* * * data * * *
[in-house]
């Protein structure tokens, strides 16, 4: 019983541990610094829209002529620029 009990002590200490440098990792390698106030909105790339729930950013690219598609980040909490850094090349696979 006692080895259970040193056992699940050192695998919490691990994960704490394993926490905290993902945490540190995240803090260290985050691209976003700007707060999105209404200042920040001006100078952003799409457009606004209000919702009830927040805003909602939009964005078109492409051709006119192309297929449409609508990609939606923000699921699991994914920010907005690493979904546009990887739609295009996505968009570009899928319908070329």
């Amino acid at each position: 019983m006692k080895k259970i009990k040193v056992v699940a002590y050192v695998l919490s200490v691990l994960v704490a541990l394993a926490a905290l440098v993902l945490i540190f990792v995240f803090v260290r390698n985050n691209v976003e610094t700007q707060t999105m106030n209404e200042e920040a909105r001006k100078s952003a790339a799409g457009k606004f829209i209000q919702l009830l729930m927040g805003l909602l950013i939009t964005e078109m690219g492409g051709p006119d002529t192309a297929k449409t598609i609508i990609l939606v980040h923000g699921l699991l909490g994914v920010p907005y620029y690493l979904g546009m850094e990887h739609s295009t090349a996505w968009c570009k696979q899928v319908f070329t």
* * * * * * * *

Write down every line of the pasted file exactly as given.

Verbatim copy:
[in-house]
């Protein structure tokens, strides 16, 4: 019983541990610094829209002529620029 009990002590200490440098990792390698106030909105790339729930950013690219598609980040909490850094090349696979 006692080895259970040193056992699940050192695998919490691990994960704490394993926490905290993902945490540190995240803090260290985050691209976003700007707060999105209404200042920040001006100078952003799409457009606004209000919702009830927040805003909602939009964005078109492409051709006119192309297929449409609508990609939606923000699921699991994914920010907005690493979904546009990887739609295009996505968009570009899928319908070329």
């Amino acid at each position: 019983m006692k080895k259970i009990k040193v056992v699940a002590y050192v695998l919490s200490v691990l994960v704490a541990l394993a926490a905290l440098v993902l945490i540190f990792v995240f803090v260290r390698n985050n691209v976003e610094t700007q707060t999105m106030n209404e200042e920040a909105r001006k100078s952003a790339a799409g457009k606004f829209i209000q919702l009830l729930m927040g805003l909602l950013i939009t964005e078109m690219g492409g051709p006119d002529t192309a297929k449409t598609i609508i990609l939606v980040h923000g699921l699991l909490g994914v920010p907005y620029y690493l979904g546009m850094e990887h739609s295009t090349a996505w968009c570009k696979q899928v319908f070329t």